The revelations that the Commonwealth Bank of Australia (CBA) is being taken to court over alleged AUSTRAC reporting and compliance breaches will overshadow its annual result this week.
The action is a civil one and a massive penalty is likely. However, the monetary penalty is unlikely to affect the CBA share price. For instance, a theoretical but massive $1 billion fine is a mere 1/140th of the bank’s market capitalisation and would represent just 1.5 per cent of shareholder equity. Based on the 2017 financial year (FY17) reported net profit of $9.9 billion, it could be paid from bank pre-tax earnings in just one month!
Therefore the CBA’s intrinsic valuation will be hardly affected by this event but it may soon become clear that the premium rating by the market for CBA compared to its Australian peers (WBC, ANZ and NAB) must be challenged.
The CBA board released a statement whereby it wiped out short-term incentives that may have been payable to key executives for FY17 and declared it will reduce non-executive board fees by 20 per cent in FY18. While this is noble, it hardly addresses the damage done to the reputation of the bank. Further, the “give up” by directors and executives will be dwarfed by the fine that will be borne by shareholders.
The CBA board has noted the “risk and reputational issues” that are flowing from the alleged AUSTRAC reporting contraventions. This is important for CBA shareholders to understand because the relative rating of CBA shares on the stock market has consistently been at a premium to its peers. This premium is reflected in a higher multiple of its share price to its net tangible assets (NTA) per share.
This rating also reflects years of superior performance in terms of the return on shareholders’ equity.
Despite this premium rating, it has not resulted in a superior share price performance by CBA over the last three years. Indeed, the share price today is exactly the same as it was in August 2014. The big banks have been affected by a range of headwinds, but have all benefited from a surge in household debt that has helped grow their balance sheets and profits.
Figure 1. CBA Share price, 2012 – current
CBA has seen a noticeable decline in normalised return on equity, from 29.8 per cent to 21.5 per cent, over five years. This is a measure of profitability and so while profits are rising, the profitability is falling.
This is important because it is profitability that mainly determines the multiple of equity (or NTA per share) that a company’s shares trade at.
To illustrate this point more clearly, we focus on the incremental returns coming from retained or raised equity. Over the last five years, CBA has grown equity by $18 billion (from $42 billion to $60 billion) and lifted earnings by $1.8 billion (from $7.6 billion to $9.4 billion).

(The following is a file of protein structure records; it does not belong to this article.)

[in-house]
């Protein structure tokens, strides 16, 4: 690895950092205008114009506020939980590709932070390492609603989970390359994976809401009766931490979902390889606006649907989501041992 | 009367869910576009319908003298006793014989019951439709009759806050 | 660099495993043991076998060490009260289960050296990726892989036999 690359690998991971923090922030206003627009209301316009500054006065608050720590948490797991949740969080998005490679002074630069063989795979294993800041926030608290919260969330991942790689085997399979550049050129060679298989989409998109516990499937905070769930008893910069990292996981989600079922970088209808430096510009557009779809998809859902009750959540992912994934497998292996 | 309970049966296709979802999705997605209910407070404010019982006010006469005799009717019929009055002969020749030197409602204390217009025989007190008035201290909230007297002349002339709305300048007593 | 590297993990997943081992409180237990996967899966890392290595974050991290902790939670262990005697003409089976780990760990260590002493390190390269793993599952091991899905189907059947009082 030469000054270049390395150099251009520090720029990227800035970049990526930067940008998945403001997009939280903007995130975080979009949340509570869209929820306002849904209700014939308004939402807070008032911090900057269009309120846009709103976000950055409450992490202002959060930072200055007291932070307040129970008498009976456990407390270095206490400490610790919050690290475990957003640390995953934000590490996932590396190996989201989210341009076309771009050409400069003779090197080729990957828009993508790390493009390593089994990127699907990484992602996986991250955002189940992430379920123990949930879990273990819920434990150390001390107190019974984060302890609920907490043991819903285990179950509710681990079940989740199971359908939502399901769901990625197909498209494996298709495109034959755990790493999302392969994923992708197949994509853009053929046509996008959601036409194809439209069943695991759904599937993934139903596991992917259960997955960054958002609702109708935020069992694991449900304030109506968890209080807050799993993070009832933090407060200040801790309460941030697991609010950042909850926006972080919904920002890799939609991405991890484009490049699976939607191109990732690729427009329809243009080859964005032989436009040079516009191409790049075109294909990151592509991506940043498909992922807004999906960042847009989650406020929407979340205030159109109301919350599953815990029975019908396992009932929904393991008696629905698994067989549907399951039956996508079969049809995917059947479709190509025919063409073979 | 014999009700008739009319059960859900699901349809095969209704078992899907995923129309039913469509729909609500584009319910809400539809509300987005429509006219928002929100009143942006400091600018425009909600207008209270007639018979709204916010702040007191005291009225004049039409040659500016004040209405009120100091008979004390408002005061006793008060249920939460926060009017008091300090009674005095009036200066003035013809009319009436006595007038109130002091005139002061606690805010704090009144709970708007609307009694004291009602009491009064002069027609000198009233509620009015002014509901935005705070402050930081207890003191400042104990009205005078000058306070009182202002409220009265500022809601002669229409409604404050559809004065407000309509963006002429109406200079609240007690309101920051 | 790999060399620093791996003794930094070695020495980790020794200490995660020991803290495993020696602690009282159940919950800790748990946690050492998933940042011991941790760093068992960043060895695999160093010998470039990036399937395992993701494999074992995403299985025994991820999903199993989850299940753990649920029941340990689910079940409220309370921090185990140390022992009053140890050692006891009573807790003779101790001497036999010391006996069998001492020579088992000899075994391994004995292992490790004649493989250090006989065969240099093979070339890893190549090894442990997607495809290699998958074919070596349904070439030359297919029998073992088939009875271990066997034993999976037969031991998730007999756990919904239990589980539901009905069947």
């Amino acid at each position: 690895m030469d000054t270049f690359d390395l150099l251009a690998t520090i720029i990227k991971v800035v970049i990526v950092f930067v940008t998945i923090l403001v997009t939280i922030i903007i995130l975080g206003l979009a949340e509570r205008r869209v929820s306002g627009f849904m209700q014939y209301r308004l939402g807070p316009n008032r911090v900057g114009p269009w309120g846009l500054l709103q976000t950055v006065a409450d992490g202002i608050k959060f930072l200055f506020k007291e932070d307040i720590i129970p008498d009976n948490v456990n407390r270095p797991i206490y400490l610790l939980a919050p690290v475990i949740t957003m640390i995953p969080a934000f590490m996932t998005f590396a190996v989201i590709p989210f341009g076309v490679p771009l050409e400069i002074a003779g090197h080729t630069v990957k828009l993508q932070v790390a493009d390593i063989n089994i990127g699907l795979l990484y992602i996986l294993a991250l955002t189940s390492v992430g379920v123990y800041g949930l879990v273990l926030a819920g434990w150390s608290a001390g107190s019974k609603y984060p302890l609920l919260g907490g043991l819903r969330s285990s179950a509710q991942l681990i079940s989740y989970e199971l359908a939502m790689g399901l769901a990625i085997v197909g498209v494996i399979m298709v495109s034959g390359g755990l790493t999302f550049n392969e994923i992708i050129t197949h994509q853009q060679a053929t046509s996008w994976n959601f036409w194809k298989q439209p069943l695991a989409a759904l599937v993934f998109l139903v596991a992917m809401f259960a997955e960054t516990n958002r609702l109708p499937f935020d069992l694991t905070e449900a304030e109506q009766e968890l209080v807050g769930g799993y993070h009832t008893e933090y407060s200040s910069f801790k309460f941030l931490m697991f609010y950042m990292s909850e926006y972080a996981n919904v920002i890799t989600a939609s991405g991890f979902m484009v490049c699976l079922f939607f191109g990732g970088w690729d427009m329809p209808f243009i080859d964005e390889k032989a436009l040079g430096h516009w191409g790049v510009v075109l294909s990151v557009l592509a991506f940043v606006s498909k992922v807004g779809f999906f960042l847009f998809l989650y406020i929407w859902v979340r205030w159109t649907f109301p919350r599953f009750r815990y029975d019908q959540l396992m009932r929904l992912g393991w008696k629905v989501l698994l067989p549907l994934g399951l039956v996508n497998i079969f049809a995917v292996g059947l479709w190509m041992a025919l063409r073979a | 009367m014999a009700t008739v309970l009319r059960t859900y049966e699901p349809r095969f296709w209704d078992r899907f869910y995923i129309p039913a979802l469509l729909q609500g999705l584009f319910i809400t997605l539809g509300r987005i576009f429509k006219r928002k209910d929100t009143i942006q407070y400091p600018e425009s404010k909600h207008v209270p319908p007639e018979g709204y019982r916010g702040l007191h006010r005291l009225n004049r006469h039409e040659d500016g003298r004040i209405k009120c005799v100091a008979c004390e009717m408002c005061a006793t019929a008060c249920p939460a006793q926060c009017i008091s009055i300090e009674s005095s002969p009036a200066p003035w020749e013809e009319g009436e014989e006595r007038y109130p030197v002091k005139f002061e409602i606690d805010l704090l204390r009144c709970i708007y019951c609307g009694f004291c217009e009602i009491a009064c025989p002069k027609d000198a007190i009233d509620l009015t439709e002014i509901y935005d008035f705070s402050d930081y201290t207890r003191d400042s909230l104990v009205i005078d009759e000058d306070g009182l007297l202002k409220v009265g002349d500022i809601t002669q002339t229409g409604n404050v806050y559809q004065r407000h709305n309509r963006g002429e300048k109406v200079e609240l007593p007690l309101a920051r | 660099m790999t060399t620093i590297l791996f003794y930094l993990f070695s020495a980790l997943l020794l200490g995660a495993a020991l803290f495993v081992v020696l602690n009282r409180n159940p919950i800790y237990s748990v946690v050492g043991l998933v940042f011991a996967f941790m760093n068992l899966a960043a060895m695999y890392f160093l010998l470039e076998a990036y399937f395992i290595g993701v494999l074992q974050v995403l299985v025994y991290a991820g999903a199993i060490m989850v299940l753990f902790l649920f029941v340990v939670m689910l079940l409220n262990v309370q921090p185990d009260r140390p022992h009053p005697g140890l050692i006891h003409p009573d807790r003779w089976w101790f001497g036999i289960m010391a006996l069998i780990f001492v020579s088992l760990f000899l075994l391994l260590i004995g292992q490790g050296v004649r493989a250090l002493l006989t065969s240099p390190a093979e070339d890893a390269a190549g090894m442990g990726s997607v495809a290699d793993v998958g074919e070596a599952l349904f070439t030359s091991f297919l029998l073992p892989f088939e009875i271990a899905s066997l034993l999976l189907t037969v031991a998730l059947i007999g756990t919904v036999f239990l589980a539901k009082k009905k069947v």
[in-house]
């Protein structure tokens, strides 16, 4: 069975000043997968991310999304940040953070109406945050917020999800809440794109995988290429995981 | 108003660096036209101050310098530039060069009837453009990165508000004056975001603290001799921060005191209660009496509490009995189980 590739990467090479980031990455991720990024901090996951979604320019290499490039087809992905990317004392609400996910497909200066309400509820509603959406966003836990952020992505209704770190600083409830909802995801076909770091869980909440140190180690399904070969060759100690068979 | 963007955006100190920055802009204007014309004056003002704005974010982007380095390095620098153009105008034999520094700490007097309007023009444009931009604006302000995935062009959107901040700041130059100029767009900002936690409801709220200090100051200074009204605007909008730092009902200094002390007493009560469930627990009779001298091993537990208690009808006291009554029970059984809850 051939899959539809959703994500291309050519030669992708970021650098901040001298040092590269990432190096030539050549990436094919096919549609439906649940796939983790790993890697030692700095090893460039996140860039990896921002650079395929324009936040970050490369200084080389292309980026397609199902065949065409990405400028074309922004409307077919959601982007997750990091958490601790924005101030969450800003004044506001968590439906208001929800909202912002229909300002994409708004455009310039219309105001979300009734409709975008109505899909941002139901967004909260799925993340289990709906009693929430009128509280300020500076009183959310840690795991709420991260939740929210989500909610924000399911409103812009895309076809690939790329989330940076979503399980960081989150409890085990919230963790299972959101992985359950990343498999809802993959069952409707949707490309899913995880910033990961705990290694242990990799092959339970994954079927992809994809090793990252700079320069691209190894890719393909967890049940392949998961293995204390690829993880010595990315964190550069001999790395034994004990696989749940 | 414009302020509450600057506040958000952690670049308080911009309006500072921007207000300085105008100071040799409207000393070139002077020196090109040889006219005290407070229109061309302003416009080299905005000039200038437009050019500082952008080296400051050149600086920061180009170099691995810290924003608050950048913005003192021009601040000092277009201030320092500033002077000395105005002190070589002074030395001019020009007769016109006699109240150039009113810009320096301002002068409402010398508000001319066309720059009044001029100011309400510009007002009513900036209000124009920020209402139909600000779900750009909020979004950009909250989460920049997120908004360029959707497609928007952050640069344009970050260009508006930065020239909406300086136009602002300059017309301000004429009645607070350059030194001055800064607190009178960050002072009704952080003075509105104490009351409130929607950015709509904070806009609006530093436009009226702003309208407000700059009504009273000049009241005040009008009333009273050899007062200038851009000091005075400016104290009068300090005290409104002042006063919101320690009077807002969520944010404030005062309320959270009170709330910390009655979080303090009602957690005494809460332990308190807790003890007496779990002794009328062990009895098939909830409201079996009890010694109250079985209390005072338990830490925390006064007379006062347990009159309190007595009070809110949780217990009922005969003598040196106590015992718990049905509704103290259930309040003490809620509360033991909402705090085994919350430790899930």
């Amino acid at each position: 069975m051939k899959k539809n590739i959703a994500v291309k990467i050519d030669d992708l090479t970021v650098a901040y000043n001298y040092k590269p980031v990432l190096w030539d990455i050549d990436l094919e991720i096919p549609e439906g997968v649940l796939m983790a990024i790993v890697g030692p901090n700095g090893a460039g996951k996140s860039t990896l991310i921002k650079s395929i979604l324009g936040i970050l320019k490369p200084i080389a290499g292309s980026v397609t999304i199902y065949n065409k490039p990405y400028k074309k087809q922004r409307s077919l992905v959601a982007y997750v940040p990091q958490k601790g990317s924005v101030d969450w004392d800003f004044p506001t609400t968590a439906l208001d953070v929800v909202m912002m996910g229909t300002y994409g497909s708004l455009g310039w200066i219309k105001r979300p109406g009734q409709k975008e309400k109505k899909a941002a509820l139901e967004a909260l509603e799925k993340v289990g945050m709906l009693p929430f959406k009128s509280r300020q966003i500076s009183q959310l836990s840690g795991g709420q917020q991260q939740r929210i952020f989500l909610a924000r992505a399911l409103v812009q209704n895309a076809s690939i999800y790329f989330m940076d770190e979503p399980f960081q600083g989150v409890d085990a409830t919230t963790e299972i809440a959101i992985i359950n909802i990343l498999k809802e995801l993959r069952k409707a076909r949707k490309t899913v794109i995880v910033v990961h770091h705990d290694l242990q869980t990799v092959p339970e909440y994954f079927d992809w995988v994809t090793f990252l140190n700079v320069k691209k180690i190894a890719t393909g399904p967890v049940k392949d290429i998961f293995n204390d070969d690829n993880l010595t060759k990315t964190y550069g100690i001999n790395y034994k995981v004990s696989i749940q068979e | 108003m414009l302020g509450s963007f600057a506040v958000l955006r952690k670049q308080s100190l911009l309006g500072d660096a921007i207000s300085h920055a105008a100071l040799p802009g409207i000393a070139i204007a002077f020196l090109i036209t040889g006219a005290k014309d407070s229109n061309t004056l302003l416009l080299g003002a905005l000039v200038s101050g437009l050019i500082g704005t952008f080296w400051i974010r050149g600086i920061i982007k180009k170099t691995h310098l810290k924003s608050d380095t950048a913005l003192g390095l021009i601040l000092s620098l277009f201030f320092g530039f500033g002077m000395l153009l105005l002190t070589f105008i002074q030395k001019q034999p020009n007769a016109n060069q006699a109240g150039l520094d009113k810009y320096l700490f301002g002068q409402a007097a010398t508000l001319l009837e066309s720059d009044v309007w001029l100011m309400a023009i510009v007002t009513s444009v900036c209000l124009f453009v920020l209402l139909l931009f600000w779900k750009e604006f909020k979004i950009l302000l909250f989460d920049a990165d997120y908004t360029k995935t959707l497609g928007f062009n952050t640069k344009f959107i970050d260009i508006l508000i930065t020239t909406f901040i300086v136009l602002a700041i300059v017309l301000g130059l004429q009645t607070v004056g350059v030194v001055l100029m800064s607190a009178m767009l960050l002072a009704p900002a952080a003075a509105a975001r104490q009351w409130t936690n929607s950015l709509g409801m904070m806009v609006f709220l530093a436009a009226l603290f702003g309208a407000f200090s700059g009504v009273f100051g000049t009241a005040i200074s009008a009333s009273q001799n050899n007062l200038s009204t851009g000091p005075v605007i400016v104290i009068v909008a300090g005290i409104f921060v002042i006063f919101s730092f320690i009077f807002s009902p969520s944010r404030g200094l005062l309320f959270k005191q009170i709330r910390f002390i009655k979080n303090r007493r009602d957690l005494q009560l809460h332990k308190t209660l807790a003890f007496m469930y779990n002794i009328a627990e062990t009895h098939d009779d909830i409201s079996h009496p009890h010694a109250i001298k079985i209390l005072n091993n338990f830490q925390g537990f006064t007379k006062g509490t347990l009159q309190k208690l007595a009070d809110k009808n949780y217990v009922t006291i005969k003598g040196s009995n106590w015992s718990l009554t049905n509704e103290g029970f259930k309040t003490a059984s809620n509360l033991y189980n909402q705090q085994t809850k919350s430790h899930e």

The incremental return is thus averaging 10 per cent, or 15 per cent adjusted for franking credits.
The incremental returns on equity for CBA are falling and this has dragged down the overall return on equity. While this is concerning, the decline is actually more acute because of the massive amount of hybrid equity raised over the last five years.
These $5 billion of hybrid raisings have helped CBA (and all major banks) to meet the more stringent risk-adjusted capital ratio requirements set by APRA. However, while it is adding to tier 1 capital, it is generating a low return for the banks after the servicing of dividends to the hybrid owners.
While CBA is an exceptional bank, it has clearly benefited (like all the Australian banks) from an extraordinarily prolonged period of sustained economic growth, significant household debt creation and arguably lax capital regulation.
The sustained growth period has meant that the last 20 years have been a benign period for bad debts for Australian banks. This remarkable period of super-charged debt creation is shown in the following chart.
The banks grew their mortgage loan books funded by cheap deposits and equity grown via a range of hybrid capital raisings that super-charged the returns on ordinary equity. Arguably, there was no better bank at achieving this outcome than CBA.
Figure 2. Australian Mortgage Debt to GDP (%)
Source. RBA, UBS estimates
The growth in bank balance sheets over the last 20 years directly reflects the growth in household leverage; it is well documented that today, over 80 per cent of new loans written by banks are mortgage debt related.
It seems that the CBA (like its peers) has taken on the appearance of large building societies. They have done so with an excessive focus on asset growth that clearly benefited executive bonus payments.
After a long period of excessive market price to intrinsic value observations, we now see the share price correctly reflecting the lower return on equity. Subject to further negative news flow, CBA shares will start to look interesting at about $76 (ex dividend) or at a 10 per cent discount to 2018 value.
Why the discount?
We believe that the years of frantic loan growth and under-capitalised balance sheets are behind CBA. However, these same observations hold true for all the major banks.
So while the CBA has created its own unique set of problems, we perceive that slower asset growth, lower ROEs and higher retained earnings will be a common feature of all banks in the next few years.
What is unknown is the work-through of the excessive level of household debt that prevails across the Australian economy and within bank balance sheets. So long as bad debts don’t rise, the banks will drift through this cycle; but any significant lift in interest rates or unexpected “black swan” international event could have serious consequences. Indeed, more serious than those proposed for senior CBA executives.
John Abernethy is the managing director and chief investment officer of the Clime Group.